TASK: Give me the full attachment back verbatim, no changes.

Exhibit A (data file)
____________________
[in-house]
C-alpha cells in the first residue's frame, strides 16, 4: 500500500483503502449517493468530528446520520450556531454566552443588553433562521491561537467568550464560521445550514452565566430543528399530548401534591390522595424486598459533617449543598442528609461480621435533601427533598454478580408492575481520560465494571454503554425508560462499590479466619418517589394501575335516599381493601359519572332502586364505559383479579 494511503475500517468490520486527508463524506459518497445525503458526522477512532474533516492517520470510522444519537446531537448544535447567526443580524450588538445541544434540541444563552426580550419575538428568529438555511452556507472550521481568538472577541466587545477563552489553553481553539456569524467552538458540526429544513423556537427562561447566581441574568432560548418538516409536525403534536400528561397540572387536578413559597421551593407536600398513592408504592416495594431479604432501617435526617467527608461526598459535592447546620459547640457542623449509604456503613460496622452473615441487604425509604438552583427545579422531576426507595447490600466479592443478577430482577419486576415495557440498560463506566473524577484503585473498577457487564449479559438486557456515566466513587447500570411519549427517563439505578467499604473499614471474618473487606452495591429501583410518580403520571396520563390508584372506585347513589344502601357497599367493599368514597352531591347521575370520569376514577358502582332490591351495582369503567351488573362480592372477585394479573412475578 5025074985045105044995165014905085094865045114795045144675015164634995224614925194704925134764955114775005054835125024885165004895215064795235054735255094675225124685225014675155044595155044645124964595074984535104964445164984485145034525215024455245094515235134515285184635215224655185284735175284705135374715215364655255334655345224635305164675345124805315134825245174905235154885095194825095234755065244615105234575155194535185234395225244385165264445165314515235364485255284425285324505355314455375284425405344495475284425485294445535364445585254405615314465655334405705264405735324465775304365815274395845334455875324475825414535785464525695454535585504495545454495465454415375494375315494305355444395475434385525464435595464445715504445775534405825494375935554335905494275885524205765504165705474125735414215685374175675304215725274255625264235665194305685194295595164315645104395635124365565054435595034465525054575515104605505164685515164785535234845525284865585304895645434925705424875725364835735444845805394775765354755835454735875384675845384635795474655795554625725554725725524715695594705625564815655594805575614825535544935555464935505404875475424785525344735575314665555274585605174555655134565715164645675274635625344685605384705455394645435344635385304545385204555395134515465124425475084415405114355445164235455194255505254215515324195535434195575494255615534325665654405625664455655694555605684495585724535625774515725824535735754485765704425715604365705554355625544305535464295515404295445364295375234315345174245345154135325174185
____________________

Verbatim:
[in-house]
C-alpha cells in the first residue's frame, strides 16, 4: 500500500483503502449517493468530528446520520450556531454566552443588553433562521491561537467568550464560521445550514452565566430543528399530548401534591390522595424486598459533617449543598442528609461480621435533601427533598454478580408492575481520560465494571454503554425508560462499590479466619418517589394501575335516599381493601359519572332502586364505559383479579 494511503475500517468490520486527508463524506459518497445525503458526522477512532474533516492517520470510522444519537446531537448544535447567526443580524450588538445541544434540541444563552426580550419575538428568529438555511452556507472550521481568538472577541466587545477563552489553553481553539456569524467552538458540526429544513423556537427562561447566581441574568432560548418538516409536525403534536400528561397540572387536578413559597421551593407536600398513592408504592416495594431479604432501617435526617467527608461526598459535592447546620459547640457542623449509604456503613460496622452473615441487604425509604438552583427545579422531576426507595447490600466479592443478577430482577419486576415495557440498560463506566473524577484503585473498577457487564449479559438486557456515566466513587447500570411519549427517563439505578467499604473499614471474618473487606452495591429501583410518580403520571396520563390508584372506585347513589344502601357497599367493599368514597352531591347521575370520569376514577358502582332490591351495582369503567351488573362480592372477585394479573412475578 5025074985045105044995165014905085094865045114795045144675015164634995224614925194704925134764955114775005054835125024885165004895215064795235054735255094675225124685225014675155044595155044645124964595074984535104964445164984485145034525215024455245094515235134515285184635215224655185284735175284705135374715215364655255334655345224635305164675345124805315134825245174905235154885095194825095234755065244615105234575155194535185234395225244385165264445165314515235364485255284425285324505355314455375284425405344495475284425485294445535364445585254405615314465655334405705264405735324465775304365815274395845334455875324475825414535785464525695454535585504495545454495465454415375494375315494305355444395475434385525464435595464445715504445775534405825494375935554335905494275885524205765504165705474125735414215685374175675304215725274255625264235665194305685194295595164315645104395635124365565054435595034465525054575515104605505164685515164785535234845525284865585304895645434925705424875725364835735444845805394775765354755835454735875384675845384635795474655795554625725554725725524715695594705625564815655594805575614825535544935555464935505404875475424785525344735575314665555274585605174555655134565715164645675274635625344685605384705455394645435344635385304545385204555395134515465124425475084415405114355445164235455194255505254215515324195535434195575494255615534325665654405625664455655694555605684495585724535625774515725824535735754485765704425715604365705554355625544305535464295515404295445364295375234315345174245345154135325174185